We’re proud to work well with the Department for International Development [DfID] on dozens of projects around the world, tackling climate change, gender injustice, displaced people, and responding to emergencies. We’re particularly glad that the DfID, working with us, has launched a rapid response START fund to release money to emergency situations faster. It’s a world first.

We’re concerned about how the Government is changing the use of aid: blurring it with military, trade, and business interests. DfID is the best department at spending aid, and the Government should ensure that it is fully independent and focused on alleviating poverty.

The real measure of success in this work is when affected communities can speak up for themselves, and have the opportunity to live a life of dignity. As we walk towards it, though, there are other, smaller milestones that keep us going and help us to retain the belief that this is a winnable war.

A community that we worked with for five years with DfID in Malawi is now independent. They support themselves, have solar-powered irrigation facilities, grow their own food, and market their produce; they are not only saving money, but also looking for small investment opportunities.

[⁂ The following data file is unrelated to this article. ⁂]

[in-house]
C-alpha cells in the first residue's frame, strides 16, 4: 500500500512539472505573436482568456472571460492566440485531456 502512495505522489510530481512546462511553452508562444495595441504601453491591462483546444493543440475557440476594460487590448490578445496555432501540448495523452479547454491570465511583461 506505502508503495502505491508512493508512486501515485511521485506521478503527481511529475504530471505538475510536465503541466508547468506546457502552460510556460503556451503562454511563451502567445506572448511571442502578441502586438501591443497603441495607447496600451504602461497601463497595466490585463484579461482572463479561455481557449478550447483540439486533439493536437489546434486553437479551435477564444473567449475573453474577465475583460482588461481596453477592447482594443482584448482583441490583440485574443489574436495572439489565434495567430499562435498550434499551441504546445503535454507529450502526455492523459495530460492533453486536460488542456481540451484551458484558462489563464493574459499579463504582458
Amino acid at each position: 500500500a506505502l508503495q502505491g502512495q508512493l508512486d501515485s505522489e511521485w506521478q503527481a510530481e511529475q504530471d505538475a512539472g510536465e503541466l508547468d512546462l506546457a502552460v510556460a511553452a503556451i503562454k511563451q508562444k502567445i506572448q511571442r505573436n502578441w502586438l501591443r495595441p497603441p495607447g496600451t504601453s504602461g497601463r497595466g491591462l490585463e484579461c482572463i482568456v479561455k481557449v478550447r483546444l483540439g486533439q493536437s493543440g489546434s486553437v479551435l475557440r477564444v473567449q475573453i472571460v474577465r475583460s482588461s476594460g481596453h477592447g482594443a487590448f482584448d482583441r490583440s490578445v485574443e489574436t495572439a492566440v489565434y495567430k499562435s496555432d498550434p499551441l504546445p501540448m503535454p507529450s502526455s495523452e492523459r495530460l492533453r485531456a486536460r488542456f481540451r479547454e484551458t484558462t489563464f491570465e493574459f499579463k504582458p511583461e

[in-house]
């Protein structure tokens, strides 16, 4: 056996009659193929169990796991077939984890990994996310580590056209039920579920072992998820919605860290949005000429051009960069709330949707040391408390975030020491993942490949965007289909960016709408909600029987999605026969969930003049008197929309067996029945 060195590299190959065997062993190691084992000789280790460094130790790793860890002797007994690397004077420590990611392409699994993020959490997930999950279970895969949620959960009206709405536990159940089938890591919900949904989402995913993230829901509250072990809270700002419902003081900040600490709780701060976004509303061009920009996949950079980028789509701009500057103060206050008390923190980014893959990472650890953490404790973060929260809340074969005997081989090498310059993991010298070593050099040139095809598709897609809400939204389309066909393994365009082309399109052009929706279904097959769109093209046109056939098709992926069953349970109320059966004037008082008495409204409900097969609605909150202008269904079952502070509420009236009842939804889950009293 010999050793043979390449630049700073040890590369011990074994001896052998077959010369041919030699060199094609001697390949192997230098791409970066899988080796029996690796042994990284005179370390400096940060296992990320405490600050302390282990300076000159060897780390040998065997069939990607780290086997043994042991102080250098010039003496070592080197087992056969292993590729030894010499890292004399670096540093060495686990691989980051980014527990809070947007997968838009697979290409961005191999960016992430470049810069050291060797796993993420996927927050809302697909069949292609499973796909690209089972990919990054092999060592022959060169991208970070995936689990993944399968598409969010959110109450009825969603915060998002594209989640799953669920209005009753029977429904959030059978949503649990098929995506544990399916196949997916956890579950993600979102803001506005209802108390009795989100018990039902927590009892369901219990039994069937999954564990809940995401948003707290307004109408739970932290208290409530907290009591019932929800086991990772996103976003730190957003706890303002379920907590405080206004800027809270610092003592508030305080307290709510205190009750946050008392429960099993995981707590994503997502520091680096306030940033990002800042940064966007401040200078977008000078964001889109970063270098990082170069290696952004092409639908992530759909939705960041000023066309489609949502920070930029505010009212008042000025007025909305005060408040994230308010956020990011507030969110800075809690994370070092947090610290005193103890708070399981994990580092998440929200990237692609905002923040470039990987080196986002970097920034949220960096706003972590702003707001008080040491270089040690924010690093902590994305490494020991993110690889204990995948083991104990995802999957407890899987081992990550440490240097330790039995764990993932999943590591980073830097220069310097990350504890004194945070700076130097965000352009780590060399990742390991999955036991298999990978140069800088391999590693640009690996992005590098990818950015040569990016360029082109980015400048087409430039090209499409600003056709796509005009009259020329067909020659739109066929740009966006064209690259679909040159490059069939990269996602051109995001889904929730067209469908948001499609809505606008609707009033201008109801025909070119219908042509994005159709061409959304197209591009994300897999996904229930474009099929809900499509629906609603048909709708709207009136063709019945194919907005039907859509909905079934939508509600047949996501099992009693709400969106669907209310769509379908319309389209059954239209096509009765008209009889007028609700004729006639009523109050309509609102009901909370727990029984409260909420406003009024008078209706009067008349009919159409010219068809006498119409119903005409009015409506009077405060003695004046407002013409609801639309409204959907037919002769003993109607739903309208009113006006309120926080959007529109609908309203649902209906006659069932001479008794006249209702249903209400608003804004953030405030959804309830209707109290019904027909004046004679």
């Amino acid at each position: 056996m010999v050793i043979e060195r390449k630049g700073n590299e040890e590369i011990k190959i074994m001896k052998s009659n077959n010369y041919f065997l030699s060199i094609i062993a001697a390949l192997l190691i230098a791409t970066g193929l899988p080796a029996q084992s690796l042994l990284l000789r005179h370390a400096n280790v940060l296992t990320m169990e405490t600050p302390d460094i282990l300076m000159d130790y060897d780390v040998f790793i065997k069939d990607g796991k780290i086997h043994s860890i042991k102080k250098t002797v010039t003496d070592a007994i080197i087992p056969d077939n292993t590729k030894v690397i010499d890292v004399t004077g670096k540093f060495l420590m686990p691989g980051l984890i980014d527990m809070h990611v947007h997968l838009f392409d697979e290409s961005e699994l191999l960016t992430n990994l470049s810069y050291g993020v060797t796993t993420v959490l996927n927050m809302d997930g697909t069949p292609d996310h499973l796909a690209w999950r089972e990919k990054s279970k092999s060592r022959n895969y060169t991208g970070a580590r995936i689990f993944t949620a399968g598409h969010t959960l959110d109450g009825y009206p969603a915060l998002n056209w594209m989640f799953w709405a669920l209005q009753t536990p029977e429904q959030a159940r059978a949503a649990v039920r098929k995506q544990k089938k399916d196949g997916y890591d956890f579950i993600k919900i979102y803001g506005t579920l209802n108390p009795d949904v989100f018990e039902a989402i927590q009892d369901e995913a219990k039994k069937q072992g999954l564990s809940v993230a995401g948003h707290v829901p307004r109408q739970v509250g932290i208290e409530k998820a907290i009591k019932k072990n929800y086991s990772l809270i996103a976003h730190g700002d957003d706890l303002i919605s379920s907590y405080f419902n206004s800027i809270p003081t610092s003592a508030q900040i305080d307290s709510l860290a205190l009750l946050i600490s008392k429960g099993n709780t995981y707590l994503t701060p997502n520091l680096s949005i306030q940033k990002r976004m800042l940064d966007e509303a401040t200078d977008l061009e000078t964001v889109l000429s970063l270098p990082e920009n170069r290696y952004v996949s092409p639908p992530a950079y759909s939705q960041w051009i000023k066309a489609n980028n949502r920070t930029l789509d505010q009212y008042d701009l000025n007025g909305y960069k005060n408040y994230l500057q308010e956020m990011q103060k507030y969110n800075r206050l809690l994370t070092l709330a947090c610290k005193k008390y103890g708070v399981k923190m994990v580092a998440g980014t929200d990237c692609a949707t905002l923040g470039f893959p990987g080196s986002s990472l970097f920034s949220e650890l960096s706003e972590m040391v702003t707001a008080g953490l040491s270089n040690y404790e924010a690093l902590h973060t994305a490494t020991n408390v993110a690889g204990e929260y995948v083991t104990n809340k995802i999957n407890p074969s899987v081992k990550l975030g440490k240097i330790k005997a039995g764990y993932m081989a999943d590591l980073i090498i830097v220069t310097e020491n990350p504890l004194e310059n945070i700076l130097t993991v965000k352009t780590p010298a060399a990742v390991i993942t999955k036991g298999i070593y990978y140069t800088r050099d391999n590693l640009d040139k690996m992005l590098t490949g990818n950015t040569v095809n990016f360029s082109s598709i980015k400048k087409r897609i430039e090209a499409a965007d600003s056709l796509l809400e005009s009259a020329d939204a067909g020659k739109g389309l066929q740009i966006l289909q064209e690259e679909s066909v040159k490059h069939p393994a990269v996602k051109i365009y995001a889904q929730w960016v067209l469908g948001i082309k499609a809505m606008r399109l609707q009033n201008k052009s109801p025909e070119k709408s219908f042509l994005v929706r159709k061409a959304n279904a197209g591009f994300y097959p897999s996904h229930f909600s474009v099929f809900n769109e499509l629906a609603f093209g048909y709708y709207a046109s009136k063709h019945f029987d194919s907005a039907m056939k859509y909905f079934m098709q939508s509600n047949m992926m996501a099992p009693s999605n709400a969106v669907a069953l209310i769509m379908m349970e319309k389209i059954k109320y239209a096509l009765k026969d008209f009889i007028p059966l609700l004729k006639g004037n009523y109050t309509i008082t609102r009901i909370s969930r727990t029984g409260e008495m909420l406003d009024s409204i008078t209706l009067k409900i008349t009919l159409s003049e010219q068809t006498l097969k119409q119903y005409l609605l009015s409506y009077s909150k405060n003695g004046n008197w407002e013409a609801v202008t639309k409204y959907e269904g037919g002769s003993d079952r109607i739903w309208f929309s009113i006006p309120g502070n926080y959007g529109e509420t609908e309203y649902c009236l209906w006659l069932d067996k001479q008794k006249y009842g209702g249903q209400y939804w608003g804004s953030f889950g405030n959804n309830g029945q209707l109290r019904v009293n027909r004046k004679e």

Agnes took me to her old house: a tiny one-room ruin, and then to her new house — not big, two rooms, but spacious. “Come and see. This is my new house, and I’m so proud. And now I’ve got some goats and some chickens, and can send my child to school.” We would still think she was poor, but it was her confidence in her accomplishments, and her self-belief that she could make this work that was exciting. That’s dignity. That’s what it’s about.

I was raised in a Catholic home; so God has always been a part of my life. My father used to lead us in prayer in the evenings, and we’d all go to church as a family, but perhaps it felt routine. My first in-depth engagement with what it means to be in a relationship with God fully emerged while I was at university doing my undergraduate degree. I’d visit my aunt in the holidays and go to her Seventh-Day Adventist church, reading and searching the scriptures for myself, and joining in their Bible studies, and preparing some of the discussions. I was baptised into the Seventh-Day Adventist Church in 1989, and haven’t looked back.